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The Effects of Fertilizer on the Nitrogen Levels of Water

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Bethany Castro

on 9 December 2013

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Transcript of The Effects of Fertilizer on the Nitrogen Levels of Water

Conclusion
Bethany Castro
Pre-AP Biology

The Effects of Fertilizer on the
Nitrogen Levels of Water

Introduction
Discussion
- Nitrogen levels increased as ratio of fertilizer increased
- Water with no added fertilizer had safe amounts of nitrogen
- Water with high amounts of fertilizer had dangerous amounts of nitrogen
- Water from cups #2-4 had more nitrogen due to the added amounts from fertilizer
Independent Variable
Control Group
Amount of fertilizer added to water
Investigate the affects of fertilizer on water’s nitrogen levels
Fertilizer raises the nitrogen levels in water.
If the amount of fertilizer increases then, the amount of nitrogen also increases because fertilizer is high in nitrogen and will increase the water's current levels.
Amount of fertilizer added to water
Amount of water, water source, water tester kit, room temperature, type of fertilizer, and increments of collecting data.
Gathered required materials
Labeled the four plastic cups, #1a
control, #2a one ounce, #3a two
ounces, and #4a three ounces
Added four ounces of room
temperature
tap water into each container
Measured one ounce of fertilizer
and added it to container #2a
Measured three ounces of
fertilizer and added it
to container #4a
Measured two ounces of
fertilizer and added it to
container #3a
Wrapped opening of each cup
with two pieces of ceran wrap
after gently stretching it over
the opening and wrapping the
remainder around the
top of the cups
Used the Pro-Lab Home Water
Quality Test Kit to test the amount
of nitrogen in each test subject and
followed given instructions
Measured three ounces of
fertilizer and added it
to container #4a
Left cups in a designated area
for one hour
Recorded qualitative data
Repeated trial seven times to
total 32 data points
Repeated trial three times to
total 32 data points
Cleaned and organized work
space
Figure 7. Test subjects 1 and 2
Figure 8. Test subjects 3 and 4
Figure 9. Unused nitrogen test strips
Figure 10. Nitrogen test strip packet
Figure 11. Nitrogen test strip directions and key
Figure 11
Data table of all test subjects (ratings scaled based on key provided with test kit)
Figure 12
Bar graph of all test subjects (ratings scaled based on key provided with test kit)
Background
- Fertilizer: any essential organic/inorganic material added to soil for more plant nutrients needed for growth
- Main nutrients: phosphorus, nitrogen, potassium





- Although used on soil, through water cycle ends up in bodies of water
- Added nutrients to aquatic ecosystems cause imbalance
- Increased nitrogen commonly causes algal bloom
- Surplus amounts of algae creates layer over plants causing them to die
- Excess fertilizer collected in run off goes into bodies of water causing it's nitrogen levels to increase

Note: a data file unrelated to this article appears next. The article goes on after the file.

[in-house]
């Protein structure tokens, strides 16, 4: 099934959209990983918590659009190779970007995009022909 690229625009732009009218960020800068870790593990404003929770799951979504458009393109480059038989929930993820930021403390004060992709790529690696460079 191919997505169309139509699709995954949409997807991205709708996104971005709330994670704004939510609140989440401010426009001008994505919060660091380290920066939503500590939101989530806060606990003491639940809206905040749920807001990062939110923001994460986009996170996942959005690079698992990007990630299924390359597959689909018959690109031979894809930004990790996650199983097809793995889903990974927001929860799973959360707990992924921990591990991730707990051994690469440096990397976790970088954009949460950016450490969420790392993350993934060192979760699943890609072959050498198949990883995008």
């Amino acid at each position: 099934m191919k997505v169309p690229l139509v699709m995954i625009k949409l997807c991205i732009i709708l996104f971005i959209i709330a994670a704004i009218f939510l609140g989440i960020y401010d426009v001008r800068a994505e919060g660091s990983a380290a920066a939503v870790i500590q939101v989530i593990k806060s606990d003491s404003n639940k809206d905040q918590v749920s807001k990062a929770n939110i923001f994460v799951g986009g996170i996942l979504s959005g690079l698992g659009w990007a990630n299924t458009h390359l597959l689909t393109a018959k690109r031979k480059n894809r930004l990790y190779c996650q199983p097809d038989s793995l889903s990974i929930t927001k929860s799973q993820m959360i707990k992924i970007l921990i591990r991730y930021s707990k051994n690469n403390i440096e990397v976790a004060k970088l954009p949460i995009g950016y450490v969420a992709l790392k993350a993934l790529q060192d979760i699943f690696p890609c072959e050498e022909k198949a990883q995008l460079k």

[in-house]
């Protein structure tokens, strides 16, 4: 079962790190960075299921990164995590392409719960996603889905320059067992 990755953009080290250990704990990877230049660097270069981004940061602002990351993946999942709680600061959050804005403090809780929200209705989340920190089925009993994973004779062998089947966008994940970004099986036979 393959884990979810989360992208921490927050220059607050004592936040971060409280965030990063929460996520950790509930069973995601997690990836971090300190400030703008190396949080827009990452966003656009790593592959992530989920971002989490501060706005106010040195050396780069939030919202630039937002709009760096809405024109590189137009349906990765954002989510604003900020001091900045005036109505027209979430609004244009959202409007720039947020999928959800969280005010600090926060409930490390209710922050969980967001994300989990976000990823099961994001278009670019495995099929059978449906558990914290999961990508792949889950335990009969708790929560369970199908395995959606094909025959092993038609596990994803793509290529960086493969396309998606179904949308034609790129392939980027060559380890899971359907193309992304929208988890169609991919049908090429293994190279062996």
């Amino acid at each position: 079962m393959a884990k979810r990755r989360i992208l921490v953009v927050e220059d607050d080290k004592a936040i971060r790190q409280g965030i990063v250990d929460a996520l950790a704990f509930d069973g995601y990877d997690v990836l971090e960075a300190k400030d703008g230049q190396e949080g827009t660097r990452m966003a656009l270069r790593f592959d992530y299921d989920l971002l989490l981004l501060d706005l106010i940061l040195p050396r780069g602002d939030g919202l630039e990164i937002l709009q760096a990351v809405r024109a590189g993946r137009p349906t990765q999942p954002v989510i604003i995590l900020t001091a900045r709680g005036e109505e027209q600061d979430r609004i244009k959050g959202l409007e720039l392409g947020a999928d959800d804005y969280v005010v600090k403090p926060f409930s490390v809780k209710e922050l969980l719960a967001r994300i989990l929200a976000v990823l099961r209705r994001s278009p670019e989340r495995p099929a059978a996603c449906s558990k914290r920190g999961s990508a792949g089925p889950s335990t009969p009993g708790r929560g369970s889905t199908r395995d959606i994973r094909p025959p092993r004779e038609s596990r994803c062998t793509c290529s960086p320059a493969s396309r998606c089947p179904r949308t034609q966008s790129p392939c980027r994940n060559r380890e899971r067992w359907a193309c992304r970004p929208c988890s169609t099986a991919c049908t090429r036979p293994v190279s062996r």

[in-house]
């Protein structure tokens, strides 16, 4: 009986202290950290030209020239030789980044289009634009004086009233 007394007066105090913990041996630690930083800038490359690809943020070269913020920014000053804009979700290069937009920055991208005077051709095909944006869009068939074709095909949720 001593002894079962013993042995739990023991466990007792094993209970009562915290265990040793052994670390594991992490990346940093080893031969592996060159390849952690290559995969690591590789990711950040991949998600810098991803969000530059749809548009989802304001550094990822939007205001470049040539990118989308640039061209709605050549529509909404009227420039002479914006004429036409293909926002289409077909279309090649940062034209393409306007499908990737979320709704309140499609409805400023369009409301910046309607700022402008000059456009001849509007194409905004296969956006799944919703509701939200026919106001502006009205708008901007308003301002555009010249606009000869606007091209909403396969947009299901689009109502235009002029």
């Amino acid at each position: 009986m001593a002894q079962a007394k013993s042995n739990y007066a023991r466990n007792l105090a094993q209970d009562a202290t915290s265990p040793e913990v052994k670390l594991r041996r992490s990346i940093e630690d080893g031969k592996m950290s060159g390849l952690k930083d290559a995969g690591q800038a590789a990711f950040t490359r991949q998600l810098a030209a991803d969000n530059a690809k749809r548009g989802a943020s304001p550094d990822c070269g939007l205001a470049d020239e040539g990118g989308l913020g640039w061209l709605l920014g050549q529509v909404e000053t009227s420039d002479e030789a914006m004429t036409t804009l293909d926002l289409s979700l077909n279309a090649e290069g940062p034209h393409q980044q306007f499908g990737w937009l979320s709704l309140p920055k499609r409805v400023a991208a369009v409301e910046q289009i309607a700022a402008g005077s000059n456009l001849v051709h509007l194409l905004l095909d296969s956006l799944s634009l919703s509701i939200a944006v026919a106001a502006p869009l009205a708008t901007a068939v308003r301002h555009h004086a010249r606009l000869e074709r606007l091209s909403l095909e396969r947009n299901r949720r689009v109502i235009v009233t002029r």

- More nitrogen dangerous for aquatic ecosystems
- Water exposed to more fertilizer contains more nitrogen than water without

- More trials
- Use different fertilizers (organic)
-Use different ratios of fertilizer to water
- Test as runoff
References
"Algal Blooms: Understanding This Natural Phenomenon." Algal Blooms: Understanding This Natural Phenomenon. N.p., n.d. Web. 11 Oct. 2012. <http://www.sjrwmd.com/algae/>.

Fidler, April. "The Effects of Artificial Fertilizers." EHow. Demand Media, 18 May 2010. Web. 04 Oct. 2012. <http://www.ehow.com/about_6527525_effects-artificial-fertilizers.html>.

Livestock’s Long Shadow: Environmental Issues and Options. N.p.: United Nations Food and Agriculture Organization, n.d. FTP.

Figure 1. Synthetic fertilizer (Organic vs. Synthetic Fertilizers)
Figure 2. Organic fertilizer (Environmentally Friendly Fertilizers)
Figure 3. Water in the St. Johns River during the summer and fall of 2005. Here, docks on the east side of the river at Mandarin reach into the bloom. Photo by Bill Yates (Algal Blooms: Understanding This Natural Phenomenon)
Purpose
Hypothesis
Prediction
Research Question
How different amounts of fertilizer affect the amount of nitrogen in water?
Constants
Dependent Variable
Experimental Group
Tap water with two ounces, four ounces, and six ounces of fertilizer added
Tap water with zero grams of fertilizer added
Subject to be tested
Number of Trials
-Eight trials
-Four test subjects each
-32 data points
Water (nitrogen levels)
Materials/Methods
Materials
-32 plastic cups
-Pro-Lab Water Quality Test Kit
-One 16oz. bottle of Miracle-Gro Liquafeed fertilizer
-Room temperature tap water (four fluid ounces per test subject)
-Measuring cup
-32 pieces of tape(3cm long)
-One sharipe
Figure 4. Plastic cups
Figure 5. Pro-Lab Water Quality Test Kit
Figure 6. Miracle-Gro Liquafeed fertilizer
Methods
Results
Figure 13
Trial A test strip #1
Figure 14
Trial A test strip #2
Figure 15
Trial A test strip #3
Figure 16
Trial A test strip #4
Figure 17
Trial H test strip #1
Figure 18
Trial H test strip #2
Figure 19
Trial H test strip #3
Figure 20
Trial H test strip #4
Interpretations
Problems/Possible Errors
-Possible contamination of test strips
-Unequal amounts of fertilizer added
-Uneven levels of nitrogen in tap water
-Not all test subjects tested equally
Improvements
Hypothesis supported
Future Works
-Test fertilizer and water mixture on aquatic plants
-Test nitrogen levels in bodies of water affected/unaffected by fertilizer
Full transcript